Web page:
This is part two of a three-part series about escaped nuns and anti-Catholicism in early Nineteenth Century America. You don’t have to read the entire series to understand each individual story, but it would provide extra context that might be helpful. Part one, about nativists destroying a Boston convent in 1834, can be found here. Part three, about attempts by the Know-Nothings to use anti-Catholic propaganda to sway elections in 1854, can be found here.
If you are in Montreal, the Exchange Coffee House is the place to be. Well, at least it was back in the 1800s. It was a rest stop for travelers, a hangout spot for locals, popular with businessmen and intellectuals and everybody who liked a leisurely meal washed down with a hot cup of brown joy and maybe a beer and a shot. Or two. Or three.
On August 19, 1835 four strangers walked into the Exchange: two well-dressed men accompanied by a pretty, dark-eyed woman with a newborn baby. The taller and younger of the two claimed to be the Reverend William K. Hoyte, President of the Canadian Benevolent Association, and introduced his companions as “Judge Turner” and “Maria Monk.”
They had an incredible story to tell, one that the good people of Montreal needed to hear.
Miss Monk was a nun — or rather, she had been. During her time at the city’s famous Hôtel-Dieu convent and hospital she had uncovered its terrible secret: it was secretly a bordello whose residents were whored out to the priests of nearby Notre Dame Cathedral. She had witnessed every sort of perversity and depravity imaginable, and had been forced to participate in these sinful orgies against her will. Eventually she could take it no more and escaped, only to discover that she had been impregnated by one of the city’s most respected priests. Now she had returned to destroy the convent with the only weapon at her disposal: the truth.
Were the good people of Montreal willing to listen?
Back in the day Protestants were kind of weird about nuns. They felt that a woman’s place was in the home as a wife and mother, and that the celibate life of a nun was a perversion of that natural order. Since no one would willingly be so perverse, nuns must have been tricked into taking the veil and then locked away by priests to prevent them from taking it off.
Many Protestants suspected that the deception went deeper, that celibacy itself was a front. Nuns, you see, were actually hyper-sexual harlots who got up to things that would make an incubus blush. It was hardly a new idea — there are naughty nuns in the Decameron, for Heaven’s sake — but it had been given new life by the Reformation. It helped that there was an element of truth to it. Even back then the Catholic Church had seen more than its fair share of sex scandals, any many of them involved nuns and convents. No one had ever been able to prove that this behavior was systemic or widespread, but it did happen.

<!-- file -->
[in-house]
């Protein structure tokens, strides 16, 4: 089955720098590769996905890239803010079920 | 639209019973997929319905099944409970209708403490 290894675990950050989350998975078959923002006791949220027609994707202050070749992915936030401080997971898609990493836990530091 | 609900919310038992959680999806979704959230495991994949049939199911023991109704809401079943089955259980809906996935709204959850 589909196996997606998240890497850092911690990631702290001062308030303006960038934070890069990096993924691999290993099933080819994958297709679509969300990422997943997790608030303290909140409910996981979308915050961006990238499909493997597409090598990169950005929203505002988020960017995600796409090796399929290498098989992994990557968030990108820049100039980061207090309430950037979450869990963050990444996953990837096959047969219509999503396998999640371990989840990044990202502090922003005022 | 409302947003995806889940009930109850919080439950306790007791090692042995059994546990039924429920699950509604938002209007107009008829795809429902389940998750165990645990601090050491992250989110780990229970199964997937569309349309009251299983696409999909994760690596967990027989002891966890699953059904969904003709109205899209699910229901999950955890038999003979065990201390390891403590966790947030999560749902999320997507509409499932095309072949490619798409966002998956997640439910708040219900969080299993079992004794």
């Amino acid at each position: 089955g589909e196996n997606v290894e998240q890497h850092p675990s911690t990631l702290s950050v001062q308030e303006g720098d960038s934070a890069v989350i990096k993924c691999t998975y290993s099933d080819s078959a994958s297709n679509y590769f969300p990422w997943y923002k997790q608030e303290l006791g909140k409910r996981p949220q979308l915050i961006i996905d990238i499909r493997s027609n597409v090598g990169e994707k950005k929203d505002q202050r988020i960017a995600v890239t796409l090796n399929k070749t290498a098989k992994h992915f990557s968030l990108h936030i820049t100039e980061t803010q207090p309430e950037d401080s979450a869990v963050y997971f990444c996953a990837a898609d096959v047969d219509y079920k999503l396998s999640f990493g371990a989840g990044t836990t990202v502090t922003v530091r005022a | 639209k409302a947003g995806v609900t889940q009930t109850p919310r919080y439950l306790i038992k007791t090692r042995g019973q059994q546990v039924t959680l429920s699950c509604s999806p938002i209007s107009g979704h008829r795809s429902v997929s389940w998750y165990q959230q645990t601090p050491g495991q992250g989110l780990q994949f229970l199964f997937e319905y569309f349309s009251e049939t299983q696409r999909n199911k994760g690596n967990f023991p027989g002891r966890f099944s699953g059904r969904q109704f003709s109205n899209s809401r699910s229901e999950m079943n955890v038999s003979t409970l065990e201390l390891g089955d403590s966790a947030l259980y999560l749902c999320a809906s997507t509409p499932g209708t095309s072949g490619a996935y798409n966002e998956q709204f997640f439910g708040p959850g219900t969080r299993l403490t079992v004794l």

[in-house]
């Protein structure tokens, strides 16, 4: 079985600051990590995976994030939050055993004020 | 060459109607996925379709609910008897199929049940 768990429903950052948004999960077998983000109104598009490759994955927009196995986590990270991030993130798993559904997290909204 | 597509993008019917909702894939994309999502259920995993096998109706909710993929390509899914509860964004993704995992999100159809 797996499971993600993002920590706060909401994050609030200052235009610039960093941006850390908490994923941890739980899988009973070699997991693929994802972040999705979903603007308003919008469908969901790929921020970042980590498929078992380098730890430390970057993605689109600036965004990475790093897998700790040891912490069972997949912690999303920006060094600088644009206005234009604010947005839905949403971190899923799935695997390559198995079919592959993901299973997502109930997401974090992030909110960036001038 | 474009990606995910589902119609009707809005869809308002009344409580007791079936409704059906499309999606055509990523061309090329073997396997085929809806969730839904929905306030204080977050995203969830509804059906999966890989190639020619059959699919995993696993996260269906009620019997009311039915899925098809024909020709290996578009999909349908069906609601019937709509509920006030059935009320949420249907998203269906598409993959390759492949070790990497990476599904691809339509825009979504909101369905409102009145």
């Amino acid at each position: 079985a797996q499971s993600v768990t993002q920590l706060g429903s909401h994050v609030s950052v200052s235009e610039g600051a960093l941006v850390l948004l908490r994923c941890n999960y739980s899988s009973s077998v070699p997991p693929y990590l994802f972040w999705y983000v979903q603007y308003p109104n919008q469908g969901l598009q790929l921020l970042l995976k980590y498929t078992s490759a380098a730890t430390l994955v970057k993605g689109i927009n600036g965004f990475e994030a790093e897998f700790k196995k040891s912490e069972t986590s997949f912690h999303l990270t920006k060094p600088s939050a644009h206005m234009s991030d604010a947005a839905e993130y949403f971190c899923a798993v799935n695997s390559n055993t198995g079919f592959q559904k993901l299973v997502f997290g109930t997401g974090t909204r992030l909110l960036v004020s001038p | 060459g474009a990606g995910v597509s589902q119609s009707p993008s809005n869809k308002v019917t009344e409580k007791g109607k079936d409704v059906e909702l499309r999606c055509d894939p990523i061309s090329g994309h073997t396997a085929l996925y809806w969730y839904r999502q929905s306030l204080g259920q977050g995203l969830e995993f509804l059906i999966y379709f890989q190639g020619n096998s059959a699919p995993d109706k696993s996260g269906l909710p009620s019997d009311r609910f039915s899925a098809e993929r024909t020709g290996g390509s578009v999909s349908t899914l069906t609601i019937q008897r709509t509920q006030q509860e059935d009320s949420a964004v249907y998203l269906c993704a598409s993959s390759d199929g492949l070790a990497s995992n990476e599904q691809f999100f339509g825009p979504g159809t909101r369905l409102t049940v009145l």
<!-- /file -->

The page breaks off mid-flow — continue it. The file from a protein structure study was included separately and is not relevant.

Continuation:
Maria Monk’s tale was perfectly crafted to rouse lapsed Protestants and force them to take decisive action. Decisive action like, say, burning down a convent and outlawing Catholicism once and for all.
The only problem was, Montreal wasn’t Protestant. Lower Canadians were very French and very very Catholic.
They were also quite familiar with the Canadian Benevolent Association, and knew that its “benevolence” largely consisted of the distribution of anti-Catholic literature. Rev. Hoyte himself was little more than a door-to-door salesman reduced to selling Bibles nobody wanted because they were the expurgated Protestant editions without the gannet… er, Ecclesiasticus.
Once again Canadians had no interest in buying whatever it was that Hoyte was selling. After a few weeks Hoyte and Monk gave up and took their show on the road, hoping to find a more receptive audience somewhere else.
Somewhere like New York City.
The United States was a Protestant nation, though Protestants were being driven apart by sectional differences and quickly losing ground to Catholic immigrants. The country’s White Anglo-Saxon Protestant elite were grasping at straws to retain their control on culture and religion, and anti-Catholicism was the order of the day.
Hoyte and Monk soon found themselves hobnobbing with some of the country’s most famous Protestant social reformers, including prominent abolitionists Arthur Tappan and George Bourne; newspaper publishers Theodore Dwight, Samuel B. Smith, and William Craig Brownlee; and well-known painter and conspiracy theorist Samuel F. Morse.
Their new American friends became convinced that the horrors of the Hôtel-Dieu had to be shared with the world, so Protestants would finally rise up and overthrow the evils of popery. To that end Hoyte sat down and transcribed Monk’s stories into a manuscript, which was then hammered into a publishable state by a veritable army of ghost writers. As each chapter was finished, W.C. Brownlee published an excerpt in his crusading newspaper, The Protestant Vindicator. The public was hooked, and copies flew off the stands.